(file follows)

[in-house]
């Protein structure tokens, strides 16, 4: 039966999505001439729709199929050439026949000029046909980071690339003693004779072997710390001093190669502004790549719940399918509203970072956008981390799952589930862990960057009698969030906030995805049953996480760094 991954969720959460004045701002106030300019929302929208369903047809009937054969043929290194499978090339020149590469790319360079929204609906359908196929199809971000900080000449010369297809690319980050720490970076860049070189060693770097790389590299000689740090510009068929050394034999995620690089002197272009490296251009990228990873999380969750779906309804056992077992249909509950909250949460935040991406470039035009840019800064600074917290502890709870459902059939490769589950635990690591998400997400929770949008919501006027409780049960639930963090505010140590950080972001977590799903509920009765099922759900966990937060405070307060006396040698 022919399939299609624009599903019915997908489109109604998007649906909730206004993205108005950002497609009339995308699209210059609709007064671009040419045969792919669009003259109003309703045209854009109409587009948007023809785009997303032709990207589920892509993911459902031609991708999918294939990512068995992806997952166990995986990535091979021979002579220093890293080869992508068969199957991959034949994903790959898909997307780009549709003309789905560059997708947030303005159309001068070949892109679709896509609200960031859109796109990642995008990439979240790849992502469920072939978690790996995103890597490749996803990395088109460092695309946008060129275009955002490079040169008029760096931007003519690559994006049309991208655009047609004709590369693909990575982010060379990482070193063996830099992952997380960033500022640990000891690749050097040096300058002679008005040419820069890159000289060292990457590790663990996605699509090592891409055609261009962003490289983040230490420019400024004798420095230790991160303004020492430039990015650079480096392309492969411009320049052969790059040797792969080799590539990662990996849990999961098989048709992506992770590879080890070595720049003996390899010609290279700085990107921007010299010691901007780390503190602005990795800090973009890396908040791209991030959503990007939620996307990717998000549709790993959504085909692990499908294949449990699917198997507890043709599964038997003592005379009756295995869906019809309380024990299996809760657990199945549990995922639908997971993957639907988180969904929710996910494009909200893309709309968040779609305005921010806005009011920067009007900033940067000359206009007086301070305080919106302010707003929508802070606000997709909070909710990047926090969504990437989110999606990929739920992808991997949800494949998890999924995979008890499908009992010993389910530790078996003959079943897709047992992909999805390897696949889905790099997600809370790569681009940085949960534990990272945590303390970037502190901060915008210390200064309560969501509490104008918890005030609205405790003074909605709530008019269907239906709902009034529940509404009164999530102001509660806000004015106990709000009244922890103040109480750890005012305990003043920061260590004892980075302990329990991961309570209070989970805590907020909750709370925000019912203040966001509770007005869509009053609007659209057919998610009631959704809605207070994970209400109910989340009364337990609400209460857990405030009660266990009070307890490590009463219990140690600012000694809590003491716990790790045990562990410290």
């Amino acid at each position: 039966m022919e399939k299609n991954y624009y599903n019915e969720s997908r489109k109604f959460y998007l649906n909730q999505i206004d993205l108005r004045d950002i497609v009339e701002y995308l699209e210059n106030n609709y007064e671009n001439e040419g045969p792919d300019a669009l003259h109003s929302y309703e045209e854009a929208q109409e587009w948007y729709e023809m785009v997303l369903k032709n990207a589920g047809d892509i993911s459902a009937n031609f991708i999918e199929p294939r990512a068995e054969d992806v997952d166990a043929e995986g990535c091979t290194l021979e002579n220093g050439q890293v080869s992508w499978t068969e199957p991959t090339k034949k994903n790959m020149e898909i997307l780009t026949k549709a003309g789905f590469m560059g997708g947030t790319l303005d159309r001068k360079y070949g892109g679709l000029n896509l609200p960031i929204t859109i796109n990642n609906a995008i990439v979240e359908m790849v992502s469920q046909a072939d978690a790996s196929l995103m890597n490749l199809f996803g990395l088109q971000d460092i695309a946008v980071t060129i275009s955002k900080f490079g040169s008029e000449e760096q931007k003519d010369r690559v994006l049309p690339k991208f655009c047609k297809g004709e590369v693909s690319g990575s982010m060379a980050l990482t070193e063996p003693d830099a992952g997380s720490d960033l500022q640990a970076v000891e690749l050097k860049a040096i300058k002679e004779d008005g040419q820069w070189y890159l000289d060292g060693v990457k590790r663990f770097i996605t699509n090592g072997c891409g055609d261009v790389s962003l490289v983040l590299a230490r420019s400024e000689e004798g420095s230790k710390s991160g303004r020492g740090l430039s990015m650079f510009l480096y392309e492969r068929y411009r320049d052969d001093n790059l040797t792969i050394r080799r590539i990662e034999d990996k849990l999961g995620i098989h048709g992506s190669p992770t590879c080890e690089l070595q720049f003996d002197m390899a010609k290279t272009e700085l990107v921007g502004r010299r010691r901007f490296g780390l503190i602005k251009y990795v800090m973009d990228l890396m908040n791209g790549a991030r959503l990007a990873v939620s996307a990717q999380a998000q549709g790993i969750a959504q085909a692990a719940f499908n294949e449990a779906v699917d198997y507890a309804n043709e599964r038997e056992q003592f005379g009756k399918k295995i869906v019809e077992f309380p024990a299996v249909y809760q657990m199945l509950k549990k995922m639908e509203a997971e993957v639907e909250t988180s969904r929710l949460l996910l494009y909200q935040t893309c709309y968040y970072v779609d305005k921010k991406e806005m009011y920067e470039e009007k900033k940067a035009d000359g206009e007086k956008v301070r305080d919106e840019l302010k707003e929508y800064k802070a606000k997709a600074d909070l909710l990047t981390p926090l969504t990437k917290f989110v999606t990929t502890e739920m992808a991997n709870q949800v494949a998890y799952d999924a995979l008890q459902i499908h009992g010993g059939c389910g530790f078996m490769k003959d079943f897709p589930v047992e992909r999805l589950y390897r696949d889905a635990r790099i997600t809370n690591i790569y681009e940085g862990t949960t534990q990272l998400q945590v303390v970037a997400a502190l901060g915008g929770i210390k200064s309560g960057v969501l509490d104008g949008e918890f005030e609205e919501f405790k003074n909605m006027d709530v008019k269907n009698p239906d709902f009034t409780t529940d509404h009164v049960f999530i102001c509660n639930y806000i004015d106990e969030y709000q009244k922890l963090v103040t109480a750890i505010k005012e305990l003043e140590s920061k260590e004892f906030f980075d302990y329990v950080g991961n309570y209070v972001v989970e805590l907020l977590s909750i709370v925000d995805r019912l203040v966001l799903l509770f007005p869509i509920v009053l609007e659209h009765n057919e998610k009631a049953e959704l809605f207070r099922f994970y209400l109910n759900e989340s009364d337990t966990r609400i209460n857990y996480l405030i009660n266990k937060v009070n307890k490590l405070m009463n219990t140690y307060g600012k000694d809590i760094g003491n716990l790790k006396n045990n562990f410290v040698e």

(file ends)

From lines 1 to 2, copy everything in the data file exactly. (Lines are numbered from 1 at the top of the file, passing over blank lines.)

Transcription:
[in-house]
């Protein structure tokens, strides 16, 4: 039966999505001439729709199929050439026949000029046909980071690339003693004779072997710390001093190669502004790549719940399918509203970072956008981390799952589930862990960057009698969030906030995805049953996480760094 991954969720959460004045701002106030300019929302929208369903047809009937054969043929290194499978090339020149590469790319360079929204609906359908196929199809971000900080000449010369297809690319980050720490970076860049070189060693770097790389590299000689740090510009068929050394034999995620690089002197272009490296251009990228990873999380969750779906309804056992077992249909509950909250949460935040991406470039035009840019800064600074917290502890709870459902059939490769589950635990690591998400997400929770949008919501006027409780049960639930963090505010140590950080972001977590799903509920009765099922759900966990937060405070307060006396040698 022919399939299609624009599903019915997908489109109604998007649906909730206004993205108005950002497609009339995308699209210059609709007064671009040419045969792919669009003259109003309703045209854009109409587009948007023809785009997303032709990207589920892509993911459902031609991708999918294939990512068995992806997952166990995986990535091979021979002579220093890293080869992508068969199957991959034949994903790959898909997307780009549709003309789905560059997708947030303005159309001068070949892109679709896509609200960031859109796109990642995008990439979240790849992502469920072939978690790996995103890597490749996803990395088109460092695309946008060129275009955002490079040169008029760096931007003519690559994006049309991208655009047609004709590369693909990575982010060379990482070193063996830099992952997380960033500022640990000891690749050097040096300058002679008005040419820069890159000289060292990457590790663990996605699509090592891409055609261009962003490289983040230490420019400024004798420095230790991160303004020492430039990015650079480096392309492969411009320049052969790059040797792969080799590539990662990996849990999961098989048709992506992770590879080890070595720049003996390899010609290279700085990107921007010299010691901007780390503190602005990795800090973009890396908040791209991030959503990007939620996307990717998000549709790993959504085909692990499908294949449990699917198997507890043709599964038997003592005379009756295995869906019809309380024990299996809760657990199945549990995922639908997971993957639907988180969904929710996910494009909200893309709309968040779609305005921010806005009011920067009007900033940067000359206009007086301070305080919106302010707003929508802070606000997709909070909710990047926090969504990437989110999606990929739920992808991997949800494949998890999924995979008890499908009992010993389910530790078996003959079943897709047992992909999805390897696949889905790099997600809370790569681009940085949960534990990272945590303390970037502190901060915008210390200064309560969501509490104008918890005030609205405790003074909605709530008019269907239906709902009034529940509404009164999530102001509660806000004015106990709000009244922890103040109480750890005012305990003043920061260590004892980075302990329990991961309570209070989970805590907020909750709370925000019912203040966001509770007005869509009053609007659209057919998610009631959704809605207070994970209400109910989340009364337990609400209460857990405030009660266990009070307890490590009463219990140690600012000694809590003491716990790790045990562990410290």